Google Custom SearchThis is feature allows you to search the site. (Privacy Policy)
Google MapsSome articles have Google Maps embedded in them. (Privacy Policy)
Google ChartsThis is used to display charts and graphs on articles and the author center. (Privacy Policy)
Google AdSense Host APIThis service allows you to sign up for or associate a Google AdSense account with HubPages, so that you can earn money from ads on your articles. No data is shared unless you engage with this feature. (Privacy Policy)
Google YouTubeSome articles have YouTube videos embedded in them. (Privacy Policy)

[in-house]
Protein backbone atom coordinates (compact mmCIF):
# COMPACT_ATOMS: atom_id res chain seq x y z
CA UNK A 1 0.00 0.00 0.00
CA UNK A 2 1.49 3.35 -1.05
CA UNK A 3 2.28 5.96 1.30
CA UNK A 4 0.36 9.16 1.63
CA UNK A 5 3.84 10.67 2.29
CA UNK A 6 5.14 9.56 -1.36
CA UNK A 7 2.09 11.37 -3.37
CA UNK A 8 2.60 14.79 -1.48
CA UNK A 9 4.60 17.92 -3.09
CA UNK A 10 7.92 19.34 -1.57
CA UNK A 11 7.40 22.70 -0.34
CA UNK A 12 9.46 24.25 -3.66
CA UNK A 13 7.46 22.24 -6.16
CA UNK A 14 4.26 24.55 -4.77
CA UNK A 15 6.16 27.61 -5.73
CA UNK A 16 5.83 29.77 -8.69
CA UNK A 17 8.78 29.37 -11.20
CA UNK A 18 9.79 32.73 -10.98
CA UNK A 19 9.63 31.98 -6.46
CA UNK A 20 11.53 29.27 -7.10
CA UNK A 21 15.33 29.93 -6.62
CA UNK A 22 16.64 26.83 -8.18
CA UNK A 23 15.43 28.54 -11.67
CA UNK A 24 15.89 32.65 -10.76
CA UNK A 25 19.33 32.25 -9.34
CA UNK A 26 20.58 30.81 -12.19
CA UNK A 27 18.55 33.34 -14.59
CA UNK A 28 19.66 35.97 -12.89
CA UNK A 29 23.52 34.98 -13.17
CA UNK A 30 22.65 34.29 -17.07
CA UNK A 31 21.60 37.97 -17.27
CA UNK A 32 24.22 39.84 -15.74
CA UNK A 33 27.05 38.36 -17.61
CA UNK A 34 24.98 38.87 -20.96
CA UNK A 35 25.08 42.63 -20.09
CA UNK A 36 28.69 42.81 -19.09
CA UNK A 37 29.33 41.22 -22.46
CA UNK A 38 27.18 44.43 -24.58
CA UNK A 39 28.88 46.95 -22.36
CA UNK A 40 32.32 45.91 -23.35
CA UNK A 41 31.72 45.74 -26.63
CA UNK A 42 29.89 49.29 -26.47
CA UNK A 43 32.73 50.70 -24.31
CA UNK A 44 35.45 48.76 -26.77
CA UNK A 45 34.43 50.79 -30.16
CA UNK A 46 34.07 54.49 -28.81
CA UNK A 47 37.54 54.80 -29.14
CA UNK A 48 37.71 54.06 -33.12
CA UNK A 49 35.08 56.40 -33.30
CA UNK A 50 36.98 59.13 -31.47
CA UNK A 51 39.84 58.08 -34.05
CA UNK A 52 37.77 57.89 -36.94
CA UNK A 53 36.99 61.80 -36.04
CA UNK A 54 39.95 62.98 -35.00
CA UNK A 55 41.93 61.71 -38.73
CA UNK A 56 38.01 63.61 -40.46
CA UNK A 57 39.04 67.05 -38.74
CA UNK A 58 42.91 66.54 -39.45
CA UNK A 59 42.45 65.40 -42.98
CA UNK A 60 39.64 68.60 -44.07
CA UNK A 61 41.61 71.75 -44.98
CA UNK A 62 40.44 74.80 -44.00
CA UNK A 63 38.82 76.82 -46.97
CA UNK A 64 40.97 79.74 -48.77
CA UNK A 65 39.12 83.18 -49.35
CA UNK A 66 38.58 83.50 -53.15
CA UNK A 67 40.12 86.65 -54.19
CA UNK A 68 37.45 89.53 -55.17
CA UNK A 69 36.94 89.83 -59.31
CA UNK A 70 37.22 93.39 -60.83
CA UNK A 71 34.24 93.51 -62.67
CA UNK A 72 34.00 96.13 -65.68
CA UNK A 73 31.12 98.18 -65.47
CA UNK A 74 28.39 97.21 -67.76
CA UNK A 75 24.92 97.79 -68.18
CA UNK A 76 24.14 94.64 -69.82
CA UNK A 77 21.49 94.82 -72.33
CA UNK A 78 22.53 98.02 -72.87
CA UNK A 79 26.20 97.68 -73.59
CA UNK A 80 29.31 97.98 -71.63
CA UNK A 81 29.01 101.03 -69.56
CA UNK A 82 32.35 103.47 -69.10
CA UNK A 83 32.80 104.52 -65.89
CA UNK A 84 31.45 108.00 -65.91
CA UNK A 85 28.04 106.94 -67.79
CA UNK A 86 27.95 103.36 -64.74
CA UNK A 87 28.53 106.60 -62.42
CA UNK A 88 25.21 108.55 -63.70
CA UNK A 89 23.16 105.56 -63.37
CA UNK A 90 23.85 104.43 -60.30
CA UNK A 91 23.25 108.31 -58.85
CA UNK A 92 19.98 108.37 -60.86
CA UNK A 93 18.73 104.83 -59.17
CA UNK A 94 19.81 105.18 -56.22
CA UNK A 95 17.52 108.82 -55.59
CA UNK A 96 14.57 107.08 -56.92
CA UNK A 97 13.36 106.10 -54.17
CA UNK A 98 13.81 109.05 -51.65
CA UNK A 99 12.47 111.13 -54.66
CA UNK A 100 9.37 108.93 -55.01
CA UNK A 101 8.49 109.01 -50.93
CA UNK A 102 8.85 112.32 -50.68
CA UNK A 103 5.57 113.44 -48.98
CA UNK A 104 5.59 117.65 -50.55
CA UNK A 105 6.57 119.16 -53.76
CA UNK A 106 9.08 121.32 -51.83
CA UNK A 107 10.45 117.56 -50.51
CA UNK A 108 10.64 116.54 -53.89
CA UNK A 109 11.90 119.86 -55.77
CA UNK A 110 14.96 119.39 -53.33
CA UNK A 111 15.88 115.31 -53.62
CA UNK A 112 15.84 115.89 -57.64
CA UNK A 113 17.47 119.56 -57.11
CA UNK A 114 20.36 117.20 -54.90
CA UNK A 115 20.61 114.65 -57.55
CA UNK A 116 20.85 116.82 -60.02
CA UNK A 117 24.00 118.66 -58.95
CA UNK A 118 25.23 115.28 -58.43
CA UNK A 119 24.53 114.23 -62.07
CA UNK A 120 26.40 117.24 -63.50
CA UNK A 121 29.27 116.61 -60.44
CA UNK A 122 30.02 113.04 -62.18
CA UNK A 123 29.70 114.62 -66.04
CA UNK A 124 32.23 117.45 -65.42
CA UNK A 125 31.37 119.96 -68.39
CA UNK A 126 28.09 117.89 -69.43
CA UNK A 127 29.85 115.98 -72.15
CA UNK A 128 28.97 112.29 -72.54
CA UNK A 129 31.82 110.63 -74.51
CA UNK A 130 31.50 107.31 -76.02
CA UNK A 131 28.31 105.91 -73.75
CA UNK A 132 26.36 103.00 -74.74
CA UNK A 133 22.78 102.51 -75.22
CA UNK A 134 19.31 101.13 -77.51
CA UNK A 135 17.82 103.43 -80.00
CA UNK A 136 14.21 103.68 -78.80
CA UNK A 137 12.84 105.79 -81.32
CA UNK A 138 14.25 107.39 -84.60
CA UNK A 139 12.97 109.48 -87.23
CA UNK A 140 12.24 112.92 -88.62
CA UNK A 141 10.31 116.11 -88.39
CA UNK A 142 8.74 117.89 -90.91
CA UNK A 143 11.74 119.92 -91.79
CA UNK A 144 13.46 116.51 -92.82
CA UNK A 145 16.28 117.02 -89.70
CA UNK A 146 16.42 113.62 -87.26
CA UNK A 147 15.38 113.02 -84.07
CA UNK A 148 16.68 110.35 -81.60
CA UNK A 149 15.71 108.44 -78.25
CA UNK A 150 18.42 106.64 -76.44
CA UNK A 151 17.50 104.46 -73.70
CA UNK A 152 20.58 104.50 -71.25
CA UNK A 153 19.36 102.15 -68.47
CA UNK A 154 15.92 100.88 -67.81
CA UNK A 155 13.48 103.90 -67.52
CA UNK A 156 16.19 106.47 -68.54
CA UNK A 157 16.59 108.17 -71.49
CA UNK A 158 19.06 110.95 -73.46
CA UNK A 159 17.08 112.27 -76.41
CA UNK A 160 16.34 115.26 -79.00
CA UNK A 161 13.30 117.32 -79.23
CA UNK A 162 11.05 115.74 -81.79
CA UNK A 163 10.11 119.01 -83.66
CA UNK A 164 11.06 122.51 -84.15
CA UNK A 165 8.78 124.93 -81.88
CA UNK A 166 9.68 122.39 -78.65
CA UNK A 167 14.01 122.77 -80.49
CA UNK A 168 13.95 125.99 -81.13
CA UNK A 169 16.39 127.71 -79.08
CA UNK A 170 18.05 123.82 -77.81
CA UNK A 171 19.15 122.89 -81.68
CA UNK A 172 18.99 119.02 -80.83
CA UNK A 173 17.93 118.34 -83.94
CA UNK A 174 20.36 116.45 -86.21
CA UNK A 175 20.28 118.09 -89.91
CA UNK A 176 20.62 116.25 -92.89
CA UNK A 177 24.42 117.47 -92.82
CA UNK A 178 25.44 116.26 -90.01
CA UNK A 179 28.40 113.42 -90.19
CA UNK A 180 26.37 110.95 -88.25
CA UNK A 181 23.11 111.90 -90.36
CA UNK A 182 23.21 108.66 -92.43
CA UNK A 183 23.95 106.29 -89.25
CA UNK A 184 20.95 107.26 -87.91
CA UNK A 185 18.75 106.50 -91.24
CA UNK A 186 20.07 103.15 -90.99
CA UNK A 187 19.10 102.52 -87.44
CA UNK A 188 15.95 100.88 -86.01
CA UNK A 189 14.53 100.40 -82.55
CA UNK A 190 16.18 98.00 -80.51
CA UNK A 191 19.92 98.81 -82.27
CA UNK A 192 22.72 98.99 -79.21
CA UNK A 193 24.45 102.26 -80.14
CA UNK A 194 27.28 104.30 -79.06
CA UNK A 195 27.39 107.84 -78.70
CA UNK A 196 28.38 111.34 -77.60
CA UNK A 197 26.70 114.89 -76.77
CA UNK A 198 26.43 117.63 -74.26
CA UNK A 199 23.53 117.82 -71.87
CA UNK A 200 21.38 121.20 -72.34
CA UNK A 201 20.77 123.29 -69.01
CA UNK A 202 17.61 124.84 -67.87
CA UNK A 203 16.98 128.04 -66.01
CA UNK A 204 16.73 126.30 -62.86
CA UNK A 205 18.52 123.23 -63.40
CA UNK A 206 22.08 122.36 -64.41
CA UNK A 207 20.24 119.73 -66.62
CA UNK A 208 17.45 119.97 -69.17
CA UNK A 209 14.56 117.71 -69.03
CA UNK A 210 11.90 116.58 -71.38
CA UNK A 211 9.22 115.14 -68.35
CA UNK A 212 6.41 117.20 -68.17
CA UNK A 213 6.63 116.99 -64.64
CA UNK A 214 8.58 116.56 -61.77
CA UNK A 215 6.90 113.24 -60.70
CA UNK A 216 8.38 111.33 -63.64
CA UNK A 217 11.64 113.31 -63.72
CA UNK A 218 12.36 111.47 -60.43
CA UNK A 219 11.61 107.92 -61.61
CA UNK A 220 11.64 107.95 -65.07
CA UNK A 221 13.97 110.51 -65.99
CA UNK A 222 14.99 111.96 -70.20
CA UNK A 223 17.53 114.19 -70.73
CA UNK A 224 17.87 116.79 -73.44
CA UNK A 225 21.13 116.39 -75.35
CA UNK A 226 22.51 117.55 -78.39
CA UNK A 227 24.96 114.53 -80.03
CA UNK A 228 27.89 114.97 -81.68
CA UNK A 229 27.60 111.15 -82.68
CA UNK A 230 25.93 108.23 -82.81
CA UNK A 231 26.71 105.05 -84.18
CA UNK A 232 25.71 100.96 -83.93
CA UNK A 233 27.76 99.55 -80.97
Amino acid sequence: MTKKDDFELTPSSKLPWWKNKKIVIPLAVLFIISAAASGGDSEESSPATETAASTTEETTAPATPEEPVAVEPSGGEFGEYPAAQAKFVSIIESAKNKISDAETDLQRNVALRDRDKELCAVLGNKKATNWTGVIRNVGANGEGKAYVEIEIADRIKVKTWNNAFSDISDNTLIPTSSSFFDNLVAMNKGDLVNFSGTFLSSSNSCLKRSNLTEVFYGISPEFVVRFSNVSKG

VimeoSome articles have Vimeo videos embedded in them. (Privacy Policy)
PaypalThis is used for a registered author who enrolls in the HubPages Earnings program and requests to be paid via PayPal. No data is shared with Paypal unless you engage with this feature. (Privacy Policy)
Facebook LoginYou can use this to streamline signing up for, or signing in to your Hubpages account. No data is shared with Facebook unless you engage with this feature. (Privacy Policy)
MavenThis supports the Maven widget and search functionality. (Privacy Policy)
Google AdSenseThis is an ad network. (Privacy Policy)
Google DoubleClickGoogle provides ad serving technology and runs an ad network. (Privacy Policy)
Index ExchangeThis is an ad network. (Privacy Policy)
SovrnThis is an ad network. (Privacy Policy)
Facebook AdsThis is an ad network. (Privacy Policy)